Atrazine inhibits photosynthesis and interacts with other enzymatic processes (Tomlin, 2006). Atrazine is sparingly soluble in water (30 mg/l at 20 °C), its octanol/ water partition coefficient (log Kow = 2.75) close to 3 also indicates its low liposolubility (INERIS, 2007). Its vapor pressure is 2.89 x 10-7 mm Hg at 25 °C and its Henry’s constant is 2.36 x 10-9 atm-m3/mol.

Atrazine is considered very toxic to aquatic organisms and may cause long-term adverse effects in the aquatic environment (INERIS, 2007). Gbaguidi et al. (2011) reported levels of Atrazine of up to 5 ppb in the water of the Agbado River in Benin. Until recently, the adverse effects of pesticides and their residues on non-target organisms have not been seriously considered in Benin. This situation is worrying, especially with the phenomenon of climate change where the toxicity of several chemical pollutants is increasing as a result of global warming (Agbohessi et al., 2012).

As Atrazine is increasingly used for crop cultivation in Benin, its concentration in aquatic ecosystems could also increases. Studies have shown the harmful effects of pesticides on the survival, growth, reproductive and hepatic system of fish (Agbohessi et al., 2013 and 2014; Agbohessi, 2014; Agbohessi et al., 2015a and b), but few have discussed the impact of Atrazine on energy budget in fish.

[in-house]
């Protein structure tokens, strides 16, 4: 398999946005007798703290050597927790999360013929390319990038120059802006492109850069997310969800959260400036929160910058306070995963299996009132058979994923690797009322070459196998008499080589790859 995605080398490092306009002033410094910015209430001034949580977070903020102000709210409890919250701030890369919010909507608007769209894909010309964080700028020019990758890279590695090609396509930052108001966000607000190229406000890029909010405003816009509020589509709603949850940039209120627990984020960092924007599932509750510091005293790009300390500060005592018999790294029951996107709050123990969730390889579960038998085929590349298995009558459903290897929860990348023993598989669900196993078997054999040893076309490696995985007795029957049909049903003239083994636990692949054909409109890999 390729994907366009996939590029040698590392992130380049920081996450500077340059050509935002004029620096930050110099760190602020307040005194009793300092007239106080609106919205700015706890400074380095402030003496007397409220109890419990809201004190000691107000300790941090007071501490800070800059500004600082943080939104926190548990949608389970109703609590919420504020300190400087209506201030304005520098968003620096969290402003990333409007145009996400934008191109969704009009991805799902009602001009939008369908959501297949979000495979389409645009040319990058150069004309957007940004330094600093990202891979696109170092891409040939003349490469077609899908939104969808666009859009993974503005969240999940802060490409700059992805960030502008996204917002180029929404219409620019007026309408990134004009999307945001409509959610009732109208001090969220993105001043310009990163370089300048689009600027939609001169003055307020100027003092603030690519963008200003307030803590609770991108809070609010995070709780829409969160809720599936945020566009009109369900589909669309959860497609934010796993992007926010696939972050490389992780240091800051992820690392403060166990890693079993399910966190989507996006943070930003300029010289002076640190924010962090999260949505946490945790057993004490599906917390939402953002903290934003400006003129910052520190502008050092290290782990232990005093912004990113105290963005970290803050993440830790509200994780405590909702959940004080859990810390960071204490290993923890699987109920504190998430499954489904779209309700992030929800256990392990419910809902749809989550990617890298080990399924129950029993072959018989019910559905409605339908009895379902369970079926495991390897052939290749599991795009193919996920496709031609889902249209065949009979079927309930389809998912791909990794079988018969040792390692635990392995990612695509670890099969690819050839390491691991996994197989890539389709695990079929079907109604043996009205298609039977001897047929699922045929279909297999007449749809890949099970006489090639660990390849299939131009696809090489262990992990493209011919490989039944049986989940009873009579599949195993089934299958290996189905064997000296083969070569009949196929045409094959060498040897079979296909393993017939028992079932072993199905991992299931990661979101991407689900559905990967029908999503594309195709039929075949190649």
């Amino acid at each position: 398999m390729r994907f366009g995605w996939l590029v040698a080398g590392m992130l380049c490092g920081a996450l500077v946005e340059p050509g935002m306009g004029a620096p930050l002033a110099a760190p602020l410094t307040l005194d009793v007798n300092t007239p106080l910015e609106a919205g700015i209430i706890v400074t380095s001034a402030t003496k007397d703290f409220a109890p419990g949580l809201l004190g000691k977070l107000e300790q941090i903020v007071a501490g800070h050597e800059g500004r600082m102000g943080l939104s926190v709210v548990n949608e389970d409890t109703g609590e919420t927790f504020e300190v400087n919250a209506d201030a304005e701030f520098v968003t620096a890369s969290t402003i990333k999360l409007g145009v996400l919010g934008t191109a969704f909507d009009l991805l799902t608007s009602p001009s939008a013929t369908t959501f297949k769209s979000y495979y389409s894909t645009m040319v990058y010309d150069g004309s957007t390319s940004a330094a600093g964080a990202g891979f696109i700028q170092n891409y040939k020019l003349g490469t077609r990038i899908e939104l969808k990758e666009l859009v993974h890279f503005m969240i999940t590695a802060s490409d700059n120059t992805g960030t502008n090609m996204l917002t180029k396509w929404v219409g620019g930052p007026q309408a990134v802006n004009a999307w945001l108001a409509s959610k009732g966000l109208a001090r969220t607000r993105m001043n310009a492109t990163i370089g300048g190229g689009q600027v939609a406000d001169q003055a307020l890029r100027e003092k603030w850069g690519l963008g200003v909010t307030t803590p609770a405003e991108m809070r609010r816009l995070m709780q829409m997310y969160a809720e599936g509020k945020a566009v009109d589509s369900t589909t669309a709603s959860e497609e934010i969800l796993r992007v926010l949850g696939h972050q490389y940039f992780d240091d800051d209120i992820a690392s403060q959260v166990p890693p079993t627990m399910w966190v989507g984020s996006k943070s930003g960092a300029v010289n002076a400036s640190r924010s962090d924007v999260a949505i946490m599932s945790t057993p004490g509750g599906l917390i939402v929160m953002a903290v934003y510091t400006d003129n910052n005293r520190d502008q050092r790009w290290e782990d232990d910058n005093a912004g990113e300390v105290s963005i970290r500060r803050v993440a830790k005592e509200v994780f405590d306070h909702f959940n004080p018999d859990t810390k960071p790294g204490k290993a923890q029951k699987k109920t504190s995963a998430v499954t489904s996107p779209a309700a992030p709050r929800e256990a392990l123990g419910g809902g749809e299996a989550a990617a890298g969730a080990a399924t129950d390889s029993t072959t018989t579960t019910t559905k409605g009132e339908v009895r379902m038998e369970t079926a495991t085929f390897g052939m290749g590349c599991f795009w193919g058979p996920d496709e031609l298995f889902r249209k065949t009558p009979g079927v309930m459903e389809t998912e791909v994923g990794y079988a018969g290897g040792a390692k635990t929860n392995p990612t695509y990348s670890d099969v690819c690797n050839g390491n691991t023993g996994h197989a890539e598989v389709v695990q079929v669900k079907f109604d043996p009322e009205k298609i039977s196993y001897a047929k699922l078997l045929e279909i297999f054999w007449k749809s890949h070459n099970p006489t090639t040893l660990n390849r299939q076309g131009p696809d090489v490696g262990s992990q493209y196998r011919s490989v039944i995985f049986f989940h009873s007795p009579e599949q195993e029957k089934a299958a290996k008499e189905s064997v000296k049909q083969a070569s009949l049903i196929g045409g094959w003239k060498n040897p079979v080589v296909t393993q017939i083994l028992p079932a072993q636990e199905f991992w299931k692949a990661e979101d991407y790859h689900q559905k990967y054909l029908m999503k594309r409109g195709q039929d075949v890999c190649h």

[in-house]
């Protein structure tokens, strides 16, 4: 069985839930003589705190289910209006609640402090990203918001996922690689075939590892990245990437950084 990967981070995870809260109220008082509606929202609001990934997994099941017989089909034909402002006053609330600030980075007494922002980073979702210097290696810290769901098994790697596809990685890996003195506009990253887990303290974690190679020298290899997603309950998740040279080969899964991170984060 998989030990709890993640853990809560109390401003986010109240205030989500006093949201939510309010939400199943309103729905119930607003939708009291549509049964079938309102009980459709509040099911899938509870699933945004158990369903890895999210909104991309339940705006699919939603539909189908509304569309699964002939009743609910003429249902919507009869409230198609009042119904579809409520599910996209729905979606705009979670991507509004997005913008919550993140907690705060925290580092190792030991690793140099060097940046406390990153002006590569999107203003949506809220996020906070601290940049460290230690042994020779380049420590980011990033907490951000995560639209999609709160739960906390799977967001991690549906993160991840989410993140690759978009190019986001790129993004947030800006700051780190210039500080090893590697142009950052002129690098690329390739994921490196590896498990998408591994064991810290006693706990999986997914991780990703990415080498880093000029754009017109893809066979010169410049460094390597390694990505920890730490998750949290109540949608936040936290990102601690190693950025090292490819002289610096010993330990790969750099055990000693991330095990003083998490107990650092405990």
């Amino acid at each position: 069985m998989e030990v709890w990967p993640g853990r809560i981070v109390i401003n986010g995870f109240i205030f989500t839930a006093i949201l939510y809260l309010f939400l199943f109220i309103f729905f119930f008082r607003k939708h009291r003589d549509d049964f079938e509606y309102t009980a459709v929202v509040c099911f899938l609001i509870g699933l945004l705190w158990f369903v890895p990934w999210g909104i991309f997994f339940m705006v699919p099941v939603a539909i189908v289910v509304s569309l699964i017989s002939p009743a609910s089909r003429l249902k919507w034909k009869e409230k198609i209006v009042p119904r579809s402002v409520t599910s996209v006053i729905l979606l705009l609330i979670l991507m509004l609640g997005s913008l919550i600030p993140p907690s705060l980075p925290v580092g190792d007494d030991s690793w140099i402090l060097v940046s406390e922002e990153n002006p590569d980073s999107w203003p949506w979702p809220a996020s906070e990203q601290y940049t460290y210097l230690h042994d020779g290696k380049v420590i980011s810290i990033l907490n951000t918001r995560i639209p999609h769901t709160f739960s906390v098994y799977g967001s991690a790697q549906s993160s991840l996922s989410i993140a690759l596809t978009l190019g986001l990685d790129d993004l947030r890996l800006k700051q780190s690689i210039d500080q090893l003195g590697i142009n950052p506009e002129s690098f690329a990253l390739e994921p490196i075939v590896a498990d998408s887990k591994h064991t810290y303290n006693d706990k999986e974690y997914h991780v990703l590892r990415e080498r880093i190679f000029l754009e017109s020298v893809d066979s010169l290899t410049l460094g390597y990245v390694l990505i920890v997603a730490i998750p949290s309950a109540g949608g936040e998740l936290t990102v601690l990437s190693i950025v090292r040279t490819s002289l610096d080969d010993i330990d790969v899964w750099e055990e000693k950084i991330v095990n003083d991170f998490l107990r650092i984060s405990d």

The overall objective of this study is to determine, under local laboratory conditions, the effects of the sub-lethal concentrations of Atrazine in C. gariepinus, an important species of aquatic ecosystems receiving insecticides and herbicides from the cotton basin of northern Benin. This involves determining the effects of Atrazine on growth, feed utilization and nutrient use in C. gariepinus fingerlings.


Animals and maintenance

Healthy fresh water teleost, C. gariepinus fingerlings were obtained from «Agro-Business le Paradi Plus», where they were produced artificially from parents reared in recirculating water conditions. They were transported to the Research Laboratory in Aquaculture and Aquatic Ecotoxicology (LaRAEAq) at the University of Parakou (Benin) in plastic bags with sufficient air in the day (7.00 am – 9.00 am). Laboratory stock of fish was maintained in glass aquarium containing dechlorinated and aerated tap water (capacity: 1000 l). The quality of water was assessed before exposure. Fish were acclimatized for 12 days (after an initial 48 h stabilization period as required by OECD Test 203 Guidelines) under laboratory conditions (ambient temperature 28.5 ± 0.5 °C; relative humidity 70 ± 5%; Light: Darkness, 12: 12 h). They were fed twice daily at 4 % of their biomass still 24 h before the beginning of the test with a commercial dry feed ("Le Gouessant" pellets of 2 mm, 46 % crude proteins). During this period, the stock water was changed once every other day to prevent the accumulation of decaying food particles and waste metabolites. The acclimatization tank was continuously aerated with 220 V air pumps and air stones throughout the period.